SUN 24 - 6 - 2018
 
Date: Mar 12, 2018
Source: The Daily Star
Sadr, communist sickle join forces in Iraq vote
Sammy Ketz| Agence France Presse
BAGHDAD: Supporters of a black-turbaned Shiite religious scholar are seeing red in the runup to Iraq’s May elections thanks to an unprecedented alliance with the once-powerful communist party. Populist religious scholar Moqtada Sadr has defied his religious rivals and opted to campaign for the May 12 poll alongside former enemies, Marxists who demand a secular state. “This alliance is a first in Iraq,” said Ibrahim al-Jaberi, a Sadrist official. “It’s a revolution by Iraqis who want reforms – both secularists, like the communists and by moderate Islamists.”

Jaberi, a 34-year-old religious scholar who sports a red beard along with his black turban and gown, heads every Friday to central Baghdad’s Tahrir Square to address hundreds of anti-government protesters.

“This alliance is no surprise because for more than two years we’ve been fighting together in every province against sectarianism,” Jaberi said.

Civil society activists launched the protest movement in July 2015, demanding reforms, better public services and an end to corruption.

They were later joined by followers of Sadr, the populist scion of a dynasty of religious elders.

“The demands weren’t at all sectarian – they were for the rule of law and for a civil state for the citizen,” said Raed Fahmi, secretary of the Iraqi Communist Party and an ex-science and technology minister.

“The important thing is that it allowed people from the Islamist movement and secularists to work together,” he said.

Communists dominated Iraqi politics in the ’50s, but were crushed and marginalized under dictator Saddam Hussein’s Baath Party.

Today, the party has just one member of Parliament.

Shiite religious parties have come to play a greater role in the years since the U.S.-led 2003 invasion of Iraq that toppled Saddam.

Fahmi said the protests had given rise to cooperation “between people who, in principle, have nothing in common ideologically.”

“That then evolved into a political alliance,” he said.

His office was adorned with a red flag bearing the hammer and sickle alongside the Iraqi flag with the inscription: “God is Greatest.”

The alliance, dubbed “Marching toward Reform,” is made up of six mostly non-Islamist groups, including the communists, and a Sadr-backed technocratic party called Istiqama (Integrity).

Sadr has withdrawn his Ahrar bloc from Parliament and urged its 33 MPs not to stand in the May poll, in order to make way for the joint list.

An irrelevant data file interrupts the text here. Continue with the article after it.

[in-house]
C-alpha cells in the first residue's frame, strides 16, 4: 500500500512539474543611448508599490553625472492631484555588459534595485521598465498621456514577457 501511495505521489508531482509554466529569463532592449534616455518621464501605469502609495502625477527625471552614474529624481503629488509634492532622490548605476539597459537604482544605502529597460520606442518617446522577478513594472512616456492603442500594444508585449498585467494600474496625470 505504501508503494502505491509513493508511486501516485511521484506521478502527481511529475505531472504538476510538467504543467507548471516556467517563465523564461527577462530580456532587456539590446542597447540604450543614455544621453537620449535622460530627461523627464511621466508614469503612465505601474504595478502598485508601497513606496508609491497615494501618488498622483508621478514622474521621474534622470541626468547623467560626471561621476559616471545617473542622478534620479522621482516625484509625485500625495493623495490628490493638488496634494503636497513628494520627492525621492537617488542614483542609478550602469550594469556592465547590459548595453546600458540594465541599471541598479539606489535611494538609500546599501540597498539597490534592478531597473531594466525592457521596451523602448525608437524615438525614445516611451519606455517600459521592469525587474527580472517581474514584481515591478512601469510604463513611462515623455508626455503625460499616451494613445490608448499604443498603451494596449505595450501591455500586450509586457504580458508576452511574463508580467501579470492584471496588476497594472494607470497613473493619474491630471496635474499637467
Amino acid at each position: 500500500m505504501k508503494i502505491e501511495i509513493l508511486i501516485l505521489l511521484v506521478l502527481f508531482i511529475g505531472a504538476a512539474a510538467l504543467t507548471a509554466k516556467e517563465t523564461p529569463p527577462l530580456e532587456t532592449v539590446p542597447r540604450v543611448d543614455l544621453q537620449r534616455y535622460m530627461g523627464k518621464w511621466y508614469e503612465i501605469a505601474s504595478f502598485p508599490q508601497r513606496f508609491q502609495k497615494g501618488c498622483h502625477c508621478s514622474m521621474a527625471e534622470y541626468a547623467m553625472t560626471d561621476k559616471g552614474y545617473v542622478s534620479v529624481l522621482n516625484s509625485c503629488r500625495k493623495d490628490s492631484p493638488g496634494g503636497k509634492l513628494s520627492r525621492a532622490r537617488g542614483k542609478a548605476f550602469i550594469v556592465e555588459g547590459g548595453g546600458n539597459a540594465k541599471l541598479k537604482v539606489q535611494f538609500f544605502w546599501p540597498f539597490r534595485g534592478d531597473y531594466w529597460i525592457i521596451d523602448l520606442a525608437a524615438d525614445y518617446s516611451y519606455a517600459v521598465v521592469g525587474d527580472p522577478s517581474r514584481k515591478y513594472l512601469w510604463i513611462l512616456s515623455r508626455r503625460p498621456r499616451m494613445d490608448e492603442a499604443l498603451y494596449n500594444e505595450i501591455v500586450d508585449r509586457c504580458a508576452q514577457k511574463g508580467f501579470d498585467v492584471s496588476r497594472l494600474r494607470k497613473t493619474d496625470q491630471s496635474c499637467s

On Tahrir Square, women in black chador smiled but didn’t talk to their unveiled counterparts.

Nadia Nasser, a 43-year-old teacher in chador, said their goal was “to change the horrible leaders that have governed us for 14 years.”

“I’m sick of corruption. I’m in favor of this alliance because I want to see new faces,” she said.

Qassem Mozan, a 42-year-old day laborer, said that the alliance was natural.

“The Sadrist movement is open to all parties and confessions,” he said “For me, we’re one people with a single flag.”

Yet 44-year-old populist Moqtada Sadr was not so ecumenical in the years following the 2003 invasion.

His militia, the Mahdi Army, was accused of setting up death squads targeting Sunnis. Sadr himself was accused of ordering the 2003 murder of rival Abdel-Majid al-Khoei.

Sadrist militiamen also attacked bars and beat homosexuals until he ordered them to stop in 2016.

Jassem al-Hilfi, a smiling, greying 58-year-old communist who helps organize the protests, said he remembered his first meeting with Sadr, in 2015 in the Shiite holy city of Najaf.

“We presented him with our plans to fight corruption and create a civilian state through the ballot box. He listened to us and said he was willing and ready to cooperate,” he said.

Hilfi and Sadr have met every two weeks since.

Jaberi said some say “it’s impossible” for secularists and the religious to work together.

But “it’s not an ideological alliance,” he said. “Everyone has their convictions.”

That hasn’t shielded the coalition from heavy criticism by other powerful Shiite religious parties.

“They launched a war against our list and attack us on their TV channels,” Jaberi said, smiling.

“That shows how weak the corrupt are and how strong we are.”


 
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